Women in South Africa might be biologically predisposed to contracting HIV, explaining in part why local women are among the world’s most susceptible.
The US Centres for Disease Control estimates that, on average, a woman would have to have sex 1000 times with an HIV-positive male to get the virus. But this estimate does not hold in South Africa, particularly in rural KwaZulu-Natal (KZN), where more than half of pregnant women will be HIV-positive by the time they are 25 or older.
But research published by scientists at the Centre for the Aids Programme of Research in SA, show that KZN women who acquired HIV had more immune cells in their vaginas than those who did not. Salim Abdool Karim, the centre’s director, said: “This research provides evidence that the high HIV risk in women is not simply because of behaviour but has a biological basis.” This means that “in trying to reduce HIV in young women we might have been barking up the wrong tree by focusing only on trying to change their behaviour”.
The centre’s scientists have monitored thousands of KZN women for years, taking vaginal cell samples every six months for a range of HIV-prevention trials.
Their latest study reveals that 58 KZN women who contracted HIV had vaginas more “friendly” to the HI virus than women from the same community who had the same number of sexual partners and sexual encounters. After the women became HIV-positive researchers retrieved frozen genital cell samples taken from them before they became infected. These samples were compared to those from HIV-negative women in the same community.
Those who became HIV-positive had higher rates of genital inflammation, caused when the body’s immune system mobilises to fight an infection or other form of attack on the body. Inflammation causes large numbers of CD-4 (immune) cells to rush to an area to defeat the threat. These immune cells are the ones HIV infects. Karim said: “Something is causing an inflammatory response in the vagina, leading to an inflow of CD-4+ cells and thereby increasing the risk of HIV infection. “We have not yet found the cause of the inflammation.”
Sexually transmitted infections could not account for most of the inflammation found in the study. University of Cape Town researchers Jo-Ann Passmore and Lindi Masson, who took part in the research, said similar studies by them in other parts of South Africa showed the same results: inflammation in the vagina leading to a higher risk of contracting HIV. Masson is working on developing a test to detect inflammation of the vagina in the absence of symptoms.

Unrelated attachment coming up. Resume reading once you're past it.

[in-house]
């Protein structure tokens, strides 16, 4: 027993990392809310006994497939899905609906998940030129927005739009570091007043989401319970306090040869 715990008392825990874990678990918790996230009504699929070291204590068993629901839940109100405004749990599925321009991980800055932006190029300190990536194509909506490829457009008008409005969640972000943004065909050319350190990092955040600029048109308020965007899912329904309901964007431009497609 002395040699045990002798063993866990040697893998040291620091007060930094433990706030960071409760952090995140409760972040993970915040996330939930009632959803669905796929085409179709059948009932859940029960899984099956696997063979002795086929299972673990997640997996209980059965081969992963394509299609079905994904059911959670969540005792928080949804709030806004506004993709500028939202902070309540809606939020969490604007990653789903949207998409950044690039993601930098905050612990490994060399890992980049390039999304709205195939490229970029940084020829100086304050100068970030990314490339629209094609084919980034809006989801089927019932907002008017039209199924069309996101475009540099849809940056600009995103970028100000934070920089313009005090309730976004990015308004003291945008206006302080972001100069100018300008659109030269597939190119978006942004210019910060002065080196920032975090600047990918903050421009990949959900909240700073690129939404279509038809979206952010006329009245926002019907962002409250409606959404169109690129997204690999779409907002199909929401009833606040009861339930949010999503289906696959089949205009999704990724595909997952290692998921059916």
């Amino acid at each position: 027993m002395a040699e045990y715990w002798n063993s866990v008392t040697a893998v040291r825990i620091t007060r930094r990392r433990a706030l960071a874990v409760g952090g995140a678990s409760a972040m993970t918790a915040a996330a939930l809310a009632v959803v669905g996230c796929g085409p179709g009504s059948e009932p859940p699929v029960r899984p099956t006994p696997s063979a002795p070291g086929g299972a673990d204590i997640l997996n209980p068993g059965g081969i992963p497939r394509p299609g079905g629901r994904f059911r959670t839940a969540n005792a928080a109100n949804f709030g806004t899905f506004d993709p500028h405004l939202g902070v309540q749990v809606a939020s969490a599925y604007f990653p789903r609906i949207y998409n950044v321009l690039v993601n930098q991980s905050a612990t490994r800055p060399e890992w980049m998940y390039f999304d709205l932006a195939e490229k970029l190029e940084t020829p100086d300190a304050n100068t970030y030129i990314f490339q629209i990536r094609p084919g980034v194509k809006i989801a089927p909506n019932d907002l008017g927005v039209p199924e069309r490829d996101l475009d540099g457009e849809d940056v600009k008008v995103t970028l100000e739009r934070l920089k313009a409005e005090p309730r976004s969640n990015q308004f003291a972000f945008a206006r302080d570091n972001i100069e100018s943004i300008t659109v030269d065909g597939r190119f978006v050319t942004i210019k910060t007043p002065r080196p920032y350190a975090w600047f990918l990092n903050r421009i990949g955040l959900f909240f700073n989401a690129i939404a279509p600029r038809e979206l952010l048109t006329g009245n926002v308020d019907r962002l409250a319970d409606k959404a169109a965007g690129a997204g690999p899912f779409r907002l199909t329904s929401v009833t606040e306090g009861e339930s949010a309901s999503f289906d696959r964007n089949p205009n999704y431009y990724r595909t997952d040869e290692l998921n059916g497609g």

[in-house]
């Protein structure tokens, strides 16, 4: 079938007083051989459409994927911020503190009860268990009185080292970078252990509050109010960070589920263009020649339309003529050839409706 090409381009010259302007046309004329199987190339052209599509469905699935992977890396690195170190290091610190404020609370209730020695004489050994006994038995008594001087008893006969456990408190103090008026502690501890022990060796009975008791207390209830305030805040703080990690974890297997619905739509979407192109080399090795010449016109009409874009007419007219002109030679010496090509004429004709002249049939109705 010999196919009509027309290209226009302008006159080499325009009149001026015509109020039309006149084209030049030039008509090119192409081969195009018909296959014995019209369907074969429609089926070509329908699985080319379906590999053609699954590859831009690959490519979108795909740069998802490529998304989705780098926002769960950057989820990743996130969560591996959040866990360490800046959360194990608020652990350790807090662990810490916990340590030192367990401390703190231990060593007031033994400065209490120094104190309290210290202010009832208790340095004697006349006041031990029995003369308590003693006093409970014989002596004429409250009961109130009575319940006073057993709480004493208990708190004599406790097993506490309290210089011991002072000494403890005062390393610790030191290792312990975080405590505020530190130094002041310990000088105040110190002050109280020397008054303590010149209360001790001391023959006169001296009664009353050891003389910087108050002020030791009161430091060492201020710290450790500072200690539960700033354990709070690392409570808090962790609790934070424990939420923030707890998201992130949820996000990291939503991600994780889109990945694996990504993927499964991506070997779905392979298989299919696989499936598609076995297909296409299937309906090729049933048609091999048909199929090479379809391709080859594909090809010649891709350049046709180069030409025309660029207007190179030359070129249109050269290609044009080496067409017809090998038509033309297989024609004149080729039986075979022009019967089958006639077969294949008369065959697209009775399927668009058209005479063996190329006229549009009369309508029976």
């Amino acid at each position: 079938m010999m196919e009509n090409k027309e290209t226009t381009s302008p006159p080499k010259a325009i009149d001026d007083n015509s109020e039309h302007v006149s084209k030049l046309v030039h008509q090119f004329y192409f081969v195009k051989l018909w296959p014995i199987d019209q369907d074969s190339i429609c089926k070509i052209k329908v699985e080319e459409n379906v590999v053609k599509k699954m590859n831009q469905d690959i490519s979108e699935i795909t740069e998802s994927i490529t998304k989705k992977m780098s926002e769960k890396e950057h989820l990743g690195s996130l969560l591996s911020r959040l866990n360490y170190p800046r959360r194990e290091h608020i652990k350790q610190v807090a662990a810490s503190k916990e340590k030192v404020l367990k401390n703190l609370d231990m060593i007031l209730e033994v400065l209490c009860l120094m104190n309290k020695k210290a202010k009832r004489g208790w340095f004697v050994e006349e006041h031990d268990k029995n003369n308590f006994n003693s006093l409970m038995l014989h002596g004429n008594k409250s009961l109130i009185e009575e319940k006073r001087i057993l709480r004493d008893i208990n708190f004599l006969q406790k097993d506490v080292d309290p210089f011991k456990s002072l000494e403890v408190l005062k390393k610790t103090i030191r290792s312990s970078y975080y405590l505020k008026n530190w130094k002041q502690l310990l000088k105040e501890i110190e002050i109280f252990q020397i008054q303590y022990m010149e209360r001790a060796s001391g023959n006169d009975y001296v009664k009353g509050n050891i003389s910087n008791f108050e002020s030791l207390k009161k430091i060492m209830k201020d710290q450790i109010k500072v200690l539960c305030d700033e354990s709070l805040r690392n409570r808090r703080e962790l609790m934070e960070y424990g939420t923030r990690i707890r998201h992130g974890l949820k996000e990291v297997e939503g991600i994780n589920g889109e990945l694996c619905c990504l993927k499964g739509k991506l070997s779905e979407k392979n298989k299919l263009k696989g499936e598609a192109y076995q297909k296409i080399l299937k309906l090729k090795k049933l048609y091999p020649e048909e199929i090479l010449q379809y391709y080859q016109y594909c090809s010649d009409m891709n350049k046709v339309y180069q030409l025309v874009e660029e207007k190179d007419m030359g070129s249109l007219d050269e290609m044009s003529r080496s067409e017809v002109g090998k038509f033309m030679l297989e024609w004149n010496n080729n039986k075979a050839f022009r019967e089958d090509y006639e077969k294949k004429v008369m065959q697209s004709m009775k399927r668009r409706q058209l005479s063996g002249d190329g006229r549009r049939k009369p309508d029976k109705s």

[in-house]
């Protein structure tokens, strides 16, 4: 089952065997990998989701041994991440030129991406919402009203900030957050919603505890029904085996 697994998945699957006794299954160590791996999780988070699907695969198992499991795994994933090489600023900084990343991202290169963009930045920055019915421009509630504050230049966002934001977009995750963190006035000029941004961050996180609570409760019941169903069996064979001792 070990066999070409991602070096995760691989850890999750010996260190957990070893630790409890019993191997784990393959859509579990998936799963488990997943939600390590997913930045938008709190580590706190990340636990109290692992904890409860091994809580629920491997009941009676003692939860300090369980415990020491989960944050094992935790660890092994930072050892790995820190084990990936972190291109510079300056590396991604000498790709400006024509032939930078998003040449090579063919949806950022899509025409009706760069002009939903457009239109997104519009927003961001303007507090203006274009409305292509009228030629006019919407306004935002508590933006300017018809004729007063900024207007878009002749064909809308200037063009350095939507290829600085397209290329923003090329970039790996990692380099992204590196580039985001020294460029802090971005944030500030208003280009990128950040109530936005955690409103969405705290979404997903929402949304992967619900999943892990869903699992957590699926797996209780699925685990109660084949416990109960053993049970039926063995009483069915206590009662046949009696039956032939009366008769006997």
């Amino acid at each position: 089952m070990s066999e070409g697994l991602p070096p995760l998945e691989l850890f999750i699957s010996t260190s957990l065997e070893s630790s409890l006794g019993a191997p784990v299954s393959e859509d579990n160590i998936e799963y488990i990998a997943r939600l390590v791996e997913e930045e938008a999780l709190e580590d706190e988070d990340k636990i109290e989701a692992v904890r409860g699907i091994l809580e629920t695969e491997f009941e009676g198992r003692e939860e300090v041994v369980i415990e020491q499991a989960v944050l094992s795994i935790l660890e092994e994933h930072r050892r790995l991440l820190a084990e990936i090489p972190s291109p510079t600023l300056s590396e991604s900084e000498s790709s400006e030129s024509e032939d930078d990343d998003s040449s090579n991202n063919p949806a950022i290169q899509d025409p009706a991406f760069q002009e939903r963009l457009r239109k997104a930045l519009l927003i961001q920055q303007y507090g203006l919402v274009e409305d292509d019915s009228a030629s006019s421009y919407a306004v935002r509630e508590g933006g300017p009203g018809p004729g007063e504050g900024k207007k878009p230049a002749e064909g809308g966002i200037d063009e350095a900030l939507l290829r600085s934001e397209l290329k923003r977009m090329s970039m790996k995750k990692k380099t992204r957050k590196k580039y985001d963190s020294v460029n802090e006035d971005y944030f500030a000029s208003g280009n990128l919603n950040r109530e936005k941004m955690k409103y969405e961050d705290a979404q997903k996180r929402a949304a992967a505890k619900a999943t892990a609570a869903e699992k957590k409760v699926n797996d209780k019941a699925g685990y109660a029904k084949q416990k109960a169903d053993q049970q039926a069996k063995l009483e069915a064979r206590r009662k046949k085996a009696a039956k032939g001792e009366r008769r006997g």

Background. Women in Africa, especially young women, have very high human immunodeficiency virus (HIV) incidence rates that cannot be fully explained by behavioural risks. We investigated whether genital inflammation influenced HIV acquisition in this group.
Methods. Twelve selected cytokines, including 9 inflammatory cytokines and chemokines (interleukin [IL]-1α, IL-1β, IL-6, tumor necrosis factor-α, IL-8, interferon-γ inducible protein-10 [IP-10], monocyte chemoattractant protein-1, macrophage inflammatory protein [MIP]-1α, MIP-1β), hematopoietic IL-7, and granulocyte macrophage colony-stimulating factor, and regulatory IL-10 were measured prior to HIV infection in cervicovaginal lavages from 58 HIV seroconverters and 58 matched uninfected controls and in plasma from a subset of 107 of these women from the Centre for the AIDS Programme of Research in South Africa 004 tenofovir gel trial.
Results. HIV seroconversion was associated with raised genital inflammatory cytokines (including chemokines MIP-1α, MIP-1β, and IP-10). The risk of HIV acquisition was significantly higher in women with evidence of genital inflammation, defined by at least 5 of 9 inflammatory cytokines being raised (odds ratio, 3.2; 95% confidence interval, 1.3–7.9; P= .014). Genital cytokine concentrations were persistently raised (for about 1 year before infection), with no readily identifiable cause despite extensive investigation of several potential factors, including sexually transmitted infections and systemic cytokines.
Conclusions. Elevated genital concentrations of HIV target cell–recruiting chemokines and a genital inflammatory profile contributes to the high risk of HIV acquisition in these African women.